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Comparative Study
, 43 (10), 1043-1058

Chronic Health Disparities Among Refugee and Immigrant Children in Canada

Comparative Study

Chronic Health Disparities Among Refugee and Immigrant Children in Canada

Ginny Lane et al. Appl Physiol Nutr Metab.


There are knowledge gaps in our understanding of the development of chronic disease risks in children, especially with regard to the risk differentials experienced by immigrants and refugees. The Healthy Immigrant Children study employed a mixed-methods cross-sectional study design to characterize the health and nutritional status of 300 immigrant and refugee children aged 3-13 years who had been in Canada for less than 5 years. Quantitative data regarding socioeconomic status, food security, physical activity, diet, and bone and body composition and anthropometric measurements were collected. Qualitative data regarding their experiences with accessing health care and their family lifestyle habits were gathered through in-depth interviews with the parents of newcomer children. Many newcomers spoke about their struggles to attain their desired standard of living. Regarding health outcomes, significantly more refugees (23%) had stunted growth when compared with immigrants (5%). Older children, those with better-educated parents, and those who consumed a poorer-quality diet were at a higher risk of being overweight or obese. Sixty percent of refugees and 42% of immigrants had high blood cholesterol. Significant health concerns for refugee children include stunting and high blood cholesterol levels, and emerging trends indicate that older immigrant children from privileged backgrounds in low-income countries may be more at risk of overweight and obesity. A variety of pathways related to their families' conceptualization of life in Canada and the social structures that limit progress to meeting their goals likely influence the development of health inequity among refugee and immigrant children. Public health initiatives should address these health inequities among newcomer families.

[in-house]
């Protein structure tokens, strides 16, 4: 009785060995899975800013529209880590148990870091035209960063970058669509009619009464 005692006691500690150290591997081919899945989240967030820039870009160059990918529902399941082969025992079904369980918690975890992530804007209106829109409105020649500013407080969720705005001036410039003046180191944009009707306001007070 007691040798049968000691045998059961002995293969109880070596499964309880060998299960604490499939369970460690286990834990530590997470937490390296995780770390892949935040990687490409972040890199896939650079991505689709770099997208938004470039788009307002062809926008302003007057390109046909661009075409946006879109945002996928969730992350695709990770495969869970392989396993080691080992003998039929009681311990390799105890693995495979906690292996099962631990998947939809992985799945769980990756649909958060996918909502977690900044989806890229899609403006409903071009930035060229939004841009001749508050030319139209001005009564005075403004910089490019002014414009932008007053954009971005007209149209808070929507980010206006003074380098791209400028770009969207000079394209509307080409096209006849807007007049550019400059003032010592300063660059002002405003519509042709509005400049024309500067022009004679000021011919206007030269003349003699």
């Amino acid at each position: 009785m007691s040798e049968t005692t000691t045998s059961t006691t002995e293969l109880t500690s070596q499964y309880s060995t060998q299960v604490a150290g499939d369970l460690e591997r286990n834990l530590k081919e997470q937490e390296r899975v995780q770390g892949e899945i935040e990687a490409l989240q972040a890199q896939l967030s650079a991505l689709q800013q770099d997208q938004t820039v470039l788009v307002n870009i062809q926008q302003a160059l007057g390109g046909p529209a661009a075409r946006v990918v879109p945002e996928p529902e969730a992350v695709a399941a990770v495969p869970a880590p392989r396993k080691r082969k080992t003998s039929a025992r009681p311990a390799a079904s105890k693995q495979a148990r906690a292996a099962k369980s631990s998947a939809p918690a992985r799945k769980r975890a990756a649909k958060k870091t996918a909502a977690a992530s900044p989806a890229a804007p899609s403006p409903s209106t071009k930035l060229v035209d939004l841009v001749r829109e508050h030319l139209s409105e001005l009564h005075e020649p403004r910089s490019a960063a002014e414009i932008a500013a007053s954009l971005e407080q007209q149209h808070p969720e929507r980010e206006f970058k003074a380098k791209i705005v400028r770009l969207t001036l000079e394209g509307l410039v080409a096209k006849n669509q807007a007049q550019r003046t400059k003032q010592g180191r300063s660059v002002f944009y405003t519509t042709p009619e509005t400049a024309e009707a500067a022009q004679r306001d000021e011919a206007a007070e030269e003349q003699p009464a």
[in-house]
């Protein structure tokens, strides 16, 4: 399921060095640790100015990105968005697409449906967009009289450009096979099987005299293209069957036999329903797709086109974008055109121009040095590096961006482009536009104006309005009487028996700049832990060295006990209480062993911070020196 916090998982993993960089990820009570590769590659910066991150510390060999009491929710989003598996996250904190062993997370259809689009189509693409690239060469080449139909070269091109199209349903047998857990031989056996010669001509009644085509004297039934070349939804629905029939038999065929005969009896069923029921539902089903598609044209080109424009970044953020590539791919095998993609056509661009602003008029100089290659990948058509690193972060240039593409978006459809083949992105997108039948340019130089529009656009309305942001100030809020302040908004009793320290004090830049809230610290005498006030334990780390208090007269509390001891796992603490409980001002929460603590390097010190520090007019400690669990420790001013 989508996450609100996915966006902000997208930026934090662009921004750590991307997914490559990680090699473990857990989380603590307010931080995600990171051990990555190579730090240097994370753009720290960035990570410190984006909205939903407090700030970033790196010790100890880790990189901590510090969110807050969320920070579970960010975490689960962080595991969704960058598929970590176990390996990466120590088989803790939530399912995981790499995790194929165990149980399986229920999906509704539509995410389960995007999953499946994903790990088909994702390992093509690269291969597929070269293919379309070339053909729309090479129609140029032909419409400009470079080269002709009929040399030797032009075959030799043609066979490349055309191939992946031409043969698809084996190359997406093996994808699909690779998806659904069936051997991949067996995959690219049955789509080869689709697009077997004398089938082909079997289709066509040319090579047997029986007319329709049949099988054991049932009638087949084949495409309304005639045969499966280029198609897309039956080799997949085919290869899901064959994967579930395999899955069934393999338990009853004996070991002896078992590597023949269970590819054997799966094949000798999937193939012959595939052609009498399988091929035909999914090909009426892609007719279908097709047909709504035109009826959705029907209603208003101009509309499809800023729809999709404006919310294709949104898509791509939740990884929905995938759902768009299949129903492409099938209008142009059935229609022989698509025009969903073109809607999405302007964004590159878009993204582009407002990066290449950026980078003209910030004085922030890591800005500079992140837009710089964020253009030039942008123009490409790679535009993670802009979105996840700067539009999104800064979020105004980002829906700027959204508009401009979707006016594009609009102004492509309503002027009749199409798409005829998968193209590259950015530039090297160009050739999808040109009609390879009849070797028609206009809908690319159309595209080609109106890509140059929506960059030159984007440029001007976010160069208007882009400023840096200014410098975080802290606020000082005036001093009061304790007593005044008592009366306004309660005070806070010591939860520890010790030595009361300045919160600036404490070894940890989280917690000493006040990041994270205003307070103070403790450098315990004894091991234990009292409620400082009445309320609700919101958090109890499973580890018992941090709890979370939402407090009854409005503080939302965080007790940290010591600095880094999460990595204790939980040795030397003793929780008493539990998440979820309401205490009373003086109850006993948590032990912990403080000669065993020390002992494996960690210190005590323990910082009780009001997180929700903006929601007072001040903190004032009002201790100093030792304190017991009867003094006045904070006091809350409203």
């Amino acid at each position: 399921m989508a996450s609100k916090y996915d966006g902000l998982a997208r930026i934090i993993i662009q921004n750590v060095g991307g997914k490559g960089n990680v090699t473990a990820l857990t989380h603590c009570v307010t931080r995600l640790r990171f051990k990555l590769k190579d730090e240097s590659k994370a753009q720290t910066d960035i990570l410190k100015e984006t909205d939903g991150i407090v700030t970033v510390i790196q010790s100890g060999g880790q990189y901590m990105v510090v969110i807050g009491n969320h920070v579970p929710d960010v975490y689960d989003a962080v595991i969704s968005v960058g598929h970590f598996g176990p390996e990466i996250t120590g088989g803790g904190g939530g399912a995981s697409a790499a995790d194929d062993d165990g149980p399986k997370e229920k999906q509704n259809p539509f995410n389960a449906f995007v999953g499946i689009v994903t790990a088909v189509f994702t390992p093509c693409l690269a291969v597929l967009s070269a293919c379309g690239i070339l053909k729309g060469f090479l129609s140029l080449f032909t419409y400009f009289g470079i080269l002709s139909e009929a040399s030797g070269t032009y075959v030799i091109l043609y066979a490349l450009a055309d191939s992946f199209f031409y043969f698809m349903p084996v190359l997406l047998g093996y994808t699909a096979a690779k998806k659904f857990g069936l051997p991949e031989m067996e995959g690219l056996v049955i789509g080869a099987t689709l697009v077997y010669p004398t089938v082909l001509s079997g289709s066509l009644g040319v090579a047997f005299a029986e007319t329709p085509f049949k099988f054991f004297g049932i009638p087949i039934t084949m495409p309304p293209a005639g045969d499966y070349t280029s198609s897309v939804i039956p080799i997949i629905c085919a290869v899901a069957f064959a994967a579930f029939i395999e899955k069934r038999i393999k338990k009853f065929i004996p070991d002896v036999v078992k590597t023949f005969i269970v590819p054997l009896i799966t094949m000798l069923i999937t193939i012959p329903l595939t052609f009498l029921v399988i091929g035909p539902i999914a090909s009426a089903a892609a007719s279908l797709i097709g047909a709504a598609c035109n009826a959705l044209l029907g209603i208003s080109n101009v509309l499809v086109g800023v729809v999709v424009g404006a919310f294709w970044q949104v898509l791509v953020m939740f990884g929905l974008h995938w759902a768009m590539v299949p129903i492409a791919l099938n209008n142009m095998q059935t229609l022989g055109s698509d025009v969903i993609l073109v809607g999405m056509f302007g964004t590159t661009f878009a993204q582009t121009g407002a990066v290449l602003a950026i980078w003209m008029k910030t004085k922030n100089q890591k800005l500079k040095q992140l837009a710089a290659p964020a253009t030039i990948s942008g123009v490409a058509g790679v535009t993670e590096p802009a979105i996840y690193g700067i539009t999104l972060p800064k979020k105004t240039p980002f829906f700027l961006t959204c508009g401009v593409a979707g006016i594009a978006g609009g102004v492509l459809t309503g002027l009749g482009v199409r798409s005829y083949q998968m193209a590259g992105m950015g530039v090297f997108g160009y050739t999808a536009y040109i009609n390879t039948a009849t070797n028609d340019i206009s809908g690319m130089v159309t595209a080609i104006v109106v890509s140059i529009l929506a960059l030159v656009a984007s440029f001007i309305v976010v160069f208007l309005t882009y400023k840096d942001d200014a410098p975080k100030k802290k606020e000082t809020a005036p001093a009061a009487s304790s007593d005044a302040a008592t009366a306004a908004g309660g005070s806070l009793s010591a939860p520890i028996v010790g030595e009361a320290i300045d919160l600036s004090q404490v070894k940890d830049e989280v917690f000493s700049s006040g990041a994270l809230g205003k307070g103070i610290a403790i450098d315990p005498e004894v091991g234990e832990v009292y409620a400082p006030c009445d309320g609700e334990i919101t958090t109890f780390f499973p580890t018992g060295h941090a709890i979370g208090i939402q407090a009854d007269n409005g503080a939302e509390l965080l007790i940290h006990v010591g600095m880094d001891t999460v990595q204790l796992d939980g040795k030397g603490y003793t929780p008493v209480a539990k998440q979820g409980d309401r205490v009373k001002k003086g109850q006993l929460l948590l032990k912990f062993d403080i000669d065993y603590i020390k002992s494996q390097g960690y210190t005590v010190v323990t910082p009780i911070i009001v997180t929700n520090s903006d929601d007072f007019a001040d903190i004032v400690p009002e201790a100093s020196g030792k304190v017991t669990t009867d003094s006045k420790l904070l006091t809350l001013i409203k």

Keywords: children; chronic disease; enfants; health; immigrant; immigrants; maladies chroniques; nutrition; refugee; réfugiés; santé.

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